Politicians complaining about cost of living and fuel prices are liars

CLAY MUGANDA |

Dishonesty. For the past three days, some of Kenya’s elected representatives have been doing what they do best: telling lies.

It is common knowledge that when they are not ripping off Kenyans through underhand deals, they are telling lies, and this week, they intensified this latter activity.

Whenever there is a crisis, and most are caused by their thievery and inability to think beyond their own stomachs, they join voters in wailing against the government.

This week, they have been wailing because of the fuel price hike and blaming the Executive, yet keeping it in check is their job.

Once again, they are lying to Kenyans that they are with them, and that the rise in prices has come to them as a shock too. Thus, they will do everything within their power so that the so-called ordinary citizens are cushioned against high cost of living.

Problem is, some voters — and they are many — believe these lies, and actually, do trust that the politicians are genuinely concerned about their overall welfare.

This has been the tragedy. Kenyans elect these thieves, and when they have connived to steal from Kenyans, the people who elected them, they come back to promise the victims that the thieves will be apprehended. That they will ensure that the stolen goods are not only returned but that they will put an end to more broad daylight robberies.

The rise in price of fuel is not surprising. The elected representatives knew it will come a time when the price will be high, or higher than the current levels, because they passed laws that ensured that costs will increase even when the economy is tanking.

As a matter of fact, a number of laws they passed were never about keeping prices of basic goods and services low or stable, but were to see them skyrocket.

That is why their concerns now are not genuine, and deep inside, they are just laughing at the stupidity of the suffering Kenyans who see them as saviours.

As one of our senior writers, Allan Mungai, pointed out in our sister publication, Saturday Standard, the elected representatives are “the ones who passed the Value Added Tax law in 2013 when the economy was stable and postponed its implementation twice to 2016 and later to 2018, allowing the Executive to raise its appetite for external borrowing.”

It is dishonest of them — but why can that be surprising anyway, considering that national and county legislative assemblies are filled with people who earned their seats by peddling half-truths — to sound surprised and start protesting over the high and rising, cost of living.

But while the politicians at all levels of governance must be held responsible for the mess, it should not be lost on Kenyans that they did not get there on their own.

Granted, they peddled lies, but Kenyans swallowed the lies like they have always done, and woke up early to line up and vote, and then figured that their civic duty as citizens ended at the polling booth.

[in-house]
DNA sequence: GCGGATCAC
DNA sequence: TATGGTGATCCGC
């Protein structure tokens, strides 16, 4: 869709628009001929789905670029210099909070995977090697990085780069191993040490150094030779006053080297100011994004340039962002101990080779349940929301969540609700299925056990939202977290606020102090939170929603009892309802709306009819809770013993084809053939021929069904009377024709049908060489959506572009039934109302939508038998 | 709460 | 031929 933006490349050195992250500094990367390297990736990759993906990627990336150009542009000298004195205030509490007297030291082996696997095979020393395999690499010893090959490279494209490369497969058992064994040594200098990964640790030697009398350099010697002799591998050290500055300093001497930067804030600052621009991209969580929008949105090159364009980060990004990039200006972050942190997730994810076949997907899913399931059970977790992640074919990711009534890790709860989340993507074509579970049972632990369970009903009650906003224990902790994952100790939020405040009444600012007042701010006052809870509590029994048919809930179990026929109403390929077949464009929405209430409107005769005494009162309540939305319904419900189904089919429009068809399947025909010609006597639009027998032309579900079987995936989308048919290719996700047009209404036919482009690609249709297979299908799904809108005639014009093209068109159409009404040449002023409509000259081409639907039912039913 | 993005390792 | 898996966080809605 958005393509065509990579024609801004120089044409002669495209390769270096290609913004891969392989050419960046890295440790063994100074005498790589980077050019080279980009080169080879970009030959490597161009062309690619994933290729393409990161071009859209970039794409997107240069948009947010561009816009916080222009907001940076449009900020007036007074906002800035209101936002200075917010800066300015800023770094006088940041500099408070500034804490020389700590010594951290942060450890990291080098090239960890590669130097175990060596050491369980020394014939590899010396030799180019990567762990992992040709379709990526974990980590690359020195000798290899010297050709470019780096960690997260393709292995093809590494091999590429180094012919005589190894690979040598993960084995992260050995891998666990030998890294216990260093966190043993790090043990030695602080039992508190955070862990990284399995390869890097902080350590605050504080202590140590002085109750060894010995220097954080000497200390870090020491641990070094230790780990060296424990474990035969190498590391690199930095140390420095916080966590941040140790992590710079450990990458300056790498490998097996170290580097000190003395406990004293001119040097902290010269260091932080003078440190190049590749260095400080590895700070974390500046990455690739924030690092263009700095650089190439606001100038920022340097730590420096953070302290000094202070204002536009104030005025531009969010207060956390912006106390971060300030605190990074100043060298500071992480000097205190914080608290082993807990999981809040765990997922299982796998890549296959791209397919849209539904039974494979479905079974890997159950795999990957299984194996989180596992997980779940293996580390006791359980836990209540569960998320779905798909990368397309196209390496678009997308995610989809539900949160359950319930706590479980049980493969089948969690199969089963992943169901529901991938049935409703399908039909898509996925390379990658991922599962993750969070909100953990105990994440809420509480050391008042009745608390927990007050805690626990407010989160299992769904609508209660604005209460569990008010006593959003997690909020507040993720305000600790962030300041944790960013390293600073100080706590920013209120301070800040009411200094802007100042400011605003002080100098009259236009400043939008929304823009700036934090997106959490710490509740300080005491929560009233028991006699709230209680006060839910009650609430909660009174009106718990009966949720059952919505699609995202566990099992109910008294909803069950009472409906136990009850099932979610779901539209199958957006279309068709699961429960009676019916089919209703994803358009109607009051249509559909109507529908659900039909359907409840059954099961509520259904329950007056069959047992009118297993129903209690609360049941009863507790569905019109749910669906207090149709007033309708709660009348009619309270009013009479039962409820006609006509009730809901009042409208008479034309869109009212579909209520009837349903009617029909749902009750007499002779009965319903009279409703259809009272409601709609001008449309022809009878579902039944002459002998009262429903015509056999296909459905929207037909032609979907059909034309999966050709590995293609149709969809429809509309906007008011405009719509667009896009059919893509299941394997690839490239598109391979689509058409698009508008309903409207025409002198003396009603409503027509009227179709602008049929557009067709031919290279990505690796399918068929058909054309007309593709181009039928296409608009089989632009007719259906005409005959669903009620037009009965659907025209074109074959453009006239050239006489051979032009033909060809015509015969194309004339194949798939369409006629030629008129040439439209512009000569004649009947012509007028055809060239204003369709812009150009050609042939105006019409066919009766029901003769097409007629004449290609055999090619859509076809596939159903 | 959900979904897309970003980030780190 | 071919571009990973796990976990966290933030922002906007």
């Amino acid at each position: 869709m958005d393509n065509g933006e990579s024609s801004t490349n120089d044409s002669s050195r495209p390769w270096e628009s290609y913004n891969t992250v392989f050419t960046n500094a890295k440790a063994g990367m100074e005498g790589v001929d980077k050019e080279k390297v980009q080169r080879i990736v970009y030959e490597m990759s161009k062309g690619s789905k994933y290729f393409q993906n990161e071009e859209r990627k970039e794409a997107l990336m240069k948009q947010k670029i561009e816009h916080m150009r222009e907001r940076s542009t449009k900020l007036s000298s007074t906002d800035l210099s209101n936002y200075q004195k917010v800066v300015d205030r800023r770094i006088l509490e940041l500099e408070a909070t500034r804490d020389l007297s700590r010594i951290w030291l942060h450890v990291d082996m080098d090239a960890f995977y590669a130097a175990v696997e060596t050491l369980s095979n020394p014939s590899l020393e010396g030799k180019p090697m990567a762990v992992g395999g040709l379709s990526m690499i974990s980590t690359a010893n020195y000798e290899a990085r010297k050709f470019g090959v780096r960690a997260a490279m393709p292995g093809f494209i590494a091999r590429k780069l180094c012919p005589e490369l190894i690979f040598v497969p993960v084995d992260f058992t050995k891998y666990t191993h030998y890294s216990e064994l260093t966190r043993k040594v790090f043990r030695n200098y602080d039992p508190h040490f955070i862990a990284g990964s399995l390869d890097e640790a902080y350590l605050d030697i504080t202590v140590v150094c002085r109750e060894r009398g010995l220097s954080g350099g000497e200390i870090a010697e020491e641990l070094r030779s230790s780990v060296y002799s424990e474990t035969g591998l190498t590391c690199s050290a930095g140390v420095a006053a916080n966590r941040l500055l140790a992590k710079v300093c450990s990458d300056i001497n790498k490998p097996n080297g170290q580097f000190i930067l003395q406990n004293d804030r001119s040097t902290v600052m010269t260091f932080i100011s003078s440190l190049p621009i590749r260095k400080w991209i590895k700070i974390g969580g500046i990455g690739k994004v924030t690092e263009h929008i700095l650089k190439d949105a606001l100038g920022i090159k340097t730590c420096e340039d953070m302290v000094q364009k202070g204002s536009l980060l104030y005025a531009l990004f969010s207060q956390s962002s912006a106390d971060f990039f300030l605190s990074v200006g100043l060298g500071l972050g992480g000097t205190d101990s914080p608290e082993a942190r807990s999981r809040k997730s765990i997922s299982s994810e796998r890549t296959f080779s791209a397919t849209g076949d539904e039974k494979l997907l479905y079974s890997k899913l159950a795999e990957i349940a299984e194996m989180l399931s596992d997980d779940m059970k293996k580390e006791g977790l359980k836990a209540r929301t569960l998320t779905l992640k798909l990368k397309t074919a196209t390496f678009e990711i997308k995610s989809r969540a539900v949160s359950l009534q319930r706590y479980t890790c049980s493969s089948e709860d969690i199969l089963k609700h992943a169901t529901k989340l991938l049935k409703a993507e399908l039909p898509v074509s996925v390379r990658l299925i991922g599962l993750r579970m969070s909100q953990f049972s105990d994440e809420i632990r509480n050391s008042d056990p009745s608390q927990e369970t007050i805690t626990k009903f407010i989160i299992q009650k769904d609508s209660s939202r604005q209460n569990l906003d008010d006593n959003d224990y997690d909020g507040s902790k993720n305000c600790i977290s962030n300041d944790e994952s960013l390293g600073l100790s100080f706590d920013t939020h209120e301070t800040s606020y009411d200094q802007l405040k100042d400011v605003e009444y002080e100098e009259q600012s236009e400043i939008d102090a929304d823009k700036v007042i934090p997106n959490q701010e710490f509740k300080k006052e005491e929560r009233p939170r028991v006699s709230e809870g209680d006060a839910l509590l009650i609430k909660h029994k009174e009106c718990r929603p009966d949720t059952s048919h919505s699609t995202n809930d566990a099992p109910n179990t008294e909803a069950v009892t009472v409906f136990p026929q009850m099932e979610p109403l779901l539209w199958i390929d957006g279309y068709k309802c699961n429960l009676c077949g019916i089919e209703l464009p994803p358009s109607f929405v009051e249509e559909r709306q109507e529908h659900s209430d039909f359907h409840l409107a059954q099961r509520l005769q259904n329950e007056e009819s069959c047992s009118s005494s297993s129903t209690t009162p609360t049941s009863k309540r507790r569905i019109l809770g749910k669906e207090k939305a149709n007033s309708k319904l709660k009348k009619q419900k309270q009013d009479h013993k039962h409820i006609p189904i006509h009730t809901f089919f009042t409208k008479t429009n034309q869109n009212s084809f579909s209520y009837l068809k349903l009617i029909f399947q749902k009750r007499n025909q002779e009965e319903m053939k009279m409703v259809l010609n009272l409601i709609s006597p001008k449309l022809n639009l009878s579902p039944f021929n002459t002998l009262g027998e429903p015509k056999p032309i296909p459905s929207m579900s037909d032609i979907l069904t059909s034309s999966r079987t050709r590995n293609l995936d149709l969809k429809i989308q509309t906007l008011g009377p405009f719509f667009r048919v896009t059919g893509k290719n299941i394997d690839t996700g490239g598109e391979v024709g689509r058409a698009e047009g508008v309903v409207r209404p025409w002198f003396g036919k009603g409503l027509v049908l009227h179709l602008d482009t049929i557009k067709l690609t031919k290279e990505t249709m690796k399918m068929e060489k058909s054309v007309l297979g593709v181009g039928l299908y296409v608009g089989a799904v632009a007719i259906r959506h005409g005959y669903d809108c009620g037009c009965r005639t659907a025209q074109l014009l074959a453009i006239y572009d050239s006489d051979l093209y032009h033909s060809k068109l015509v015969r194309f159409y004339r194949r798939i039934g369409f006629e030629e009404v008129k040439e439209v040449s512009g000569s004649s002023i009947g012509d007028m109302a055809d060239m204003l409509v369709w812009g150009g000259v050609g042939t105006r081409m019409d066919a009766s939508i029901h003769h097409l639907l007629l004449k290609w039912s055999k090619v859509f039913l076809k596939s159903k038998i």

Often, in fact all the time, Kenyans too get surprised at the turn of events, and blame everyone else apart from themselves. But if only they took interest in what the legislators are supposed to do, such situations would be averted.

There is apathy towards politicians. Kenyans do not want to engage them — and actually take pride in that — and take them to task, but at the end of the day, it is not the politicians who suffer.

This failure to confront them has made them comfortable in not thinking about the people they represent, the voters, when they are passing punitive laws.

They peddle lies every electioneering period, throw money they have ideally stolen from public coffers at the people, promise them the world, then walk away assured of getting elected, so they can steal some more.

They scream about corruption, and all of them use war on corruption as a campaign plank, and say it is what is ailing the country, but engaging in underhand deals is their stock in trade, and there is no public kitty they saw that they never wanted to empty in to their pockets.

They say corruption is denying the youth jobs, is killing the economy, but they are neck deep in corrupt deals, and cannot explain some of their acquisitions or where they get the resources for campaigning in their areas or around the republic.

As a matter of fact, if corruption were to be eliminated, none of them would consider going for any elective positions because they would not be sinfully lucrative, and they might have to serve the electorate, something that they have no interest in.

Sadly, they cannot end corruption, do not want to end it and do not wish that it ends, for, engaging in corrupt deals, is their main income-generating activity.

And their form of relaxation is lying to Kenyans that they want to solve their problems, the current one being the fuel price hike. These pathological liars need professional help for real.

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